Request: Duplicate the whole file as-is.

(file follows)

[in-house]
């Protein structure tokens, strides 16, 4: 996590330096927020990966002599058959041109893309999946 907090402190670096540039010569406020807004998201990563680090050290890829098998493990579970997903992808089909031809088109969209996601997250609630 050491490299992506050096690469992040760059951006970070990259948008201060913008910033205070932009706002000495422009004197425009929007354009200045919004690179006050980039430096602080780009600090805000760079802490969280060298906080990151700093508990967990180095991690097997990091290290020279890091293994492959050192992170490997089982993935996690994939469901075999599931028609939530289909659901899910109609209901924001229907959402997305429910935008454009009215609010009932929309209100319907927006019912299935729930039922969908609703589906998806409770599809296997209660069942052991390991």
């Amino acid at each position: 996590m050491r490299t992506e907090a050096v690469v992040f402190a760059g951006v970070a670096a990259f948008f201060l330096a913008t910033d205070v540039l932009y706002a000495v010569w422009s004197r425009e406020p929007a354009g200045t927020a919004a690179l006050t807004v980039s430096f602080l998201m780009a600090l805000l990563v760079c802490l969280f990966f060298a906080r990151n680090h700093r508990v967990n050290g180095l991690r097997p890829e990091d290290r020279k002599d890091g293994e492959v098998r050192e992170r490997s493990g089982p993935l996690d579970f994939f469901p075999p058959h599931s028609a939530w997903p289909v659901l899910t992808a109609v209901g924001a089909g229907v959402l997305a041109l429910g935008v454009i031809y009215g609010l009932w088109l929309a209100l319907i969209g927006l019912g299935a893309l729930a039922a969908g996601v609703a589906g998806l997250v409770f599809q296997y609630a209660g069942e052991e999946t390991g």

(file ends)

[in-house]
């Protein structure tokens, strides 16, 4: 996590330096927020990966002599058959041109893309999946 907090402190670096540039010569406020807004998201990563680090050290890829098998493990579970997903992808089909031809088109969209996601997250609630 050491490299992506050096690469992040760059951006970070990259948008201060913008910033205070932009706002000495422009004197425009929007354009200045919004690179006050980039430096602080780009600090805000760079802490969280060298906080990151700093508990967990180095991690097997990091290290020279890091293994492959050192992170490997089982993935996690994939469901075999599931028609939530289909659901899910109609209901924001229907959402997305429910935008454009009215609010009932929309209100319907927006019912299935729930039922969908609703589906998806409770599809296997209660069942052991390991």
């Amino acid at each position: 996590m050491r490299t992506e907090a050096v690469v992040f402190a760059g951006v970070a670096a990259f948008f201060l330096a913008t910033d205070v540039l932009y706002a000495v010569w422009s004197r425009e406020p929007a354009g200045t927020a919004a690179l006050t807004v980039s430096f602080l998201m780009a600090l805000l990563v760079c802490l969280f990966f060298a906080r990151n680090h700093r508990v967990n050290g180095l991690r097997p890829e990091d290290r020279k002599d890091g293994e492959v098998r050192e992170r490997s493990g089982p993935l996690d579970f994939f469901p075999p058959h599931s028609a939530w997903p289909v659901l899910t992808a109609v209901g924001a089909g229907v959402l997305a041109l429910g935008v454009i031809y009215g609010l009932w088109l929309a209100l319907i969209g927006l019912g299935a893309l729930a039922a969908g996601v609703a589906g998806l997250v409770f599809q296997y609630a209660g069942e052991e999946t390991g």